Tel Aviv (dpa) – An international journalist consortium has released new allegations against Israeli surveillance software provider NSO.
IT experts found traces of attacks using the company’s Pegasus software on 37 smartphones belonging to journalists, human rights activists, their families and business people. The figures are part of a dataset of more than 50,000 telephone numbers that the journalists evaluated together with the organizations Forbidden Stories and Amnesty International. The numbers are reported to have been selected by NSO customers as potential spy targets. The NSO strongly denied the allegations on Sunday.
The “Süddeutsche Zeitung”, NDR, WDR and “Zeit” are also involved in the journalists’ consortium. According to their presentation, the “Pegasus Project” investigation suggests that hundreds of journalists, human rights activists, opposition activists and politicians were selected to track them with the spy software. The list includes the numbers of more than 180 journalists from different countries. Numbers of German journalists are not included. How the list got to Forbidden Stories and Amnesty International, which she then shared with the media, remained open in the reports – the “Süddeutsche Zeitung” referred to the source security.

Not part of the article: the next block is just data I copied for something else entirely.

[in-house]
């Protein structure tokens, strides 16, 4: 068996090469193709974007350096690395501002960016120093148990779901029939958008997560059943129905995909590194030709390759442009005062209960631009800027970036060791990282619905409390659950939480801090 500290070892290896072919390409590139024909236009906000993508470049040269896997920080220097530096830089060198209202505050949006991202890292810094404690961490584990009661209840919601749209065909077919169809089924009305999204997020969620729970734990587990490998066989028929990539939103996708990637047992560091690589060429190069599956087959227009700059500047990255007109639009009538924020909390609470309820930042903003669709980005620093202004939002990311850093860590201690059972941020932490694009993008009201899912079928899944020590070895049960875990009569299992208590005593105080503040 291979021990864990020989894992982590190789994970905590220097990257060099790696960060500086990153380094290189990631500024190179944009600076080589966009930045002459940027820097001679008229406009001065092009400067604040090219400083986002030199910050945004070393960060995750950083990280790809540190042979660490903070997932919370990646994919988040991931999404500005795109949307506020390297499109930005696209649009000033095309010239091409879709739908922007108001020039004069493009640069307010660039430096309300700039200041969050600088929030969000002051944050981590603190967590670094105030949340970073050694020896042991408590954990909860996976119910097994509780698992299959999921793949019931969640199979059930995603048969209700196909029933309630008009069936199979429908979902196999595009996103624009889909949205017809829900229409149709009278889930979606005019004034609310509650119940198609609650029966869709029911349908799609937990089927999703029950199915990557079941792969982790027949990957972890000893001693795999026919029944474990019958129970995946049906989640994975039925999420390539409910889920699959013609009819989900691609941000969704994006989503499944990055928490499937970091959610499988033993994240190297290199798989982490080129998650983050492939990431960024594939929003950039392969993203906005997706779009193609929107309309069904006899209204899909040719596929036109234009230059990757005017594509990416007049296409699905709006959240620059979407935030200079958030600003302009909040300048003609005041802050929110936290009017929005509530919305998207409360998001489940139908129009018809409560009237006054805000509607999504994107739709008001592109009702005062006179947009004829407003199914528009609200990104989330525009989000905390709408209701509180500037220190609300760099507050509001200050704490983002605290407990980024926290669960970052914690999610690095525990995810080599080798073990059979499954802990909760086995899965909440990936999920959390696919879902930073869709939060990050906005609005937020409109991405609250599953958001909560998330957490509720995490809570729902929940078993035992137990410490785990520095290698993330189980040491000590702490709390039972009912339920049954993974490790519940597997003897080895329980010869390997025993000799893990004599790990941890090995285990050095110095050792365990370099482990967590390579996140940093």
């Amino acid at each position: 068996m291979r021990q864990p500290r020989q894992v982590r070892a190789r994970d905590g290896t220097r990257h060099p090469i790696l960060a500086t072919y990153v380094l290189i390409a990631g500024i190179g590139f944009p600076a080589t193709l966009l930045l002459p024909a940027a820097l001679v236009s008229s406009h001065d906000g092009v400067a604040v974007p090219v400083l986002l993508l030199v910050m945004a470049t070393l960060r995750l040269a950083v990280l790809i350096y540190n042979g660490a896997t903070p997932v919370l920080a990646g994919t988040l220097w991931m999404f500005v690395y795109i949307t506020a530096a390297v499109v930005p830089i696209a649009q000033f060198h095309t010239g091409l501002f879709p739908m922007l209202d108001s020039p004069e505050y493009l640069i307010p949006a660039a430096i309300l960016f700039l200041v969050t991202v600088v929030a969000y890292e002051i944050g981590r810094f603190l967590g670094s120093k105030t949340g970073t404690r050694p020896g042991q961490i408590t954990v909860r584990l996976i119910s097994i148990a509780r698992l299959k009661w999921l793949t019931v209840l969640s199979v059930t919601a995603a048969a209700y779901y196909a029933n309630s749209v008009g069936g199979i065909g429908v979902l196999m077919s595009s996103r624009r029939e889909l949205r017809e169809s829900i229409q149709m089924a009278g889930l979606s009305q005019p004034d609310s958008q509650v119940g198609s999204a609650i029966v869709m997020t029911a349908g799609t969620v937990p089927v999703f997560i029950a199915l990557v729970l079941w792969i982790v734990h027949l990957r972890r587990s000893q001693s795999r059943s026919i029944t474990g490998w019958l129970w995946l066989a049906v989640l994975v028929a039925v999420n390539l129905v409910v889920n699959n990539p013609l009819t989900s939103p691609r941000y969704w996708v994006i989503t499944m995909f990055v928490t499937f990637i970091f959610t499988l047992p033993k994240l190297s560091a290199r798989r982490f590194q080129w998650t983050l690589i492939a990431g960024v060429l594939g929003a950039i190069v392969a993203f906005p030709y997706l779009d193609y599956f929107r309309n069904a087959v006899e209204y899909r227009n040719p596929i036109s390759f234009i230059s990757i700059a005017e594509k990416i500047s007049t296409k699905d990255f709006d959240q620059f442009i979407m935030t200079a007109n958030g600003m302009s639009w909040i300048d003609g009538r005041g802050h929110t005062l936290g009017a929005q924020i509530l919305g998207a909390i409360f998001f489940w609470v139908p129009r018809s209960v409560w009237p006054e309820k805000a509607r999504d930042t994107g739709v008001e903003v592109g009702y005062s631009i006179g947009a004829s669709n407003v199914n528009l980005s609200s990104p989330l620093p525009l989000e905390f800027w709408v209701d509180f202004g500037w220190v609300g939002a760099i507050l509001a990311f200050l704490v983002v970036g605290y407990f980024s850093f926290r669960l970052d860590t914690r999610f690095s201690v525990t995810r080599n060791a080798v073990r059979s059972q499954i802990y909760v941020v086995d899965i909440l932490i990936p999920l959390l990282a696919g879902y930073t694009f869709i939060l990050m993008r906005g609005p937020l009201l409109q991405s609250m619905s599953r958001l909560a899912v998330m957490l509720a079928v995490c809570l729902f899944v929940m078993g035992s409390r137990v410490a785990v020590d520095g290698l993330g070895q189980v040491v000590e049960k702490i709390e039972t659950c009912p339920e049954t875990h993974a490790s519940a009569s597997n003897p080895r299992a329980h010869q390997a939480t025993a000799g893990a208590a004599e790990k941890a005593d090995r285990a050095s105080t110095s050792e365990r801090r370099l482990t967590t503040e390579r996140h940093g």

NSO had previously been accused of using Pegasus software to help totalitarian governments spy on journalists and dissidents. Facebook sued NSO in the US in 2019. The allegation in the lawsuit is that NSO tried to access hundreds of smartphones through a security vulnerability in WhatsApp that was later patched. Among the targets were journalists, lawyers, dissidents, human rights activists, diplomats and government officials.
NSO is also said to have played a role in the murder of Saudi dissident Jamal Khashoggi. According to the Washington Post, two of the smartphones on which Amnesty International’s IT experts found traces of Pegasus attacks belonged to women near Khashoggi.
The Israeli company spoke of “false allegations and misleading allegations” on Sunday in view of the Forbidden Stories report. Their sources provided them with information that had no factual basis. “The allegations are so outrageous and far from reality that the NSO is considering a libel suit.” NSO confirmed that its technology is “in no way related to the horrific murder of Jamal Khashoggi”. Its technology is “sold only to law enforcement and secret services of controlled governments for the sole purpose of saving lives by preventing crime and terrorism.”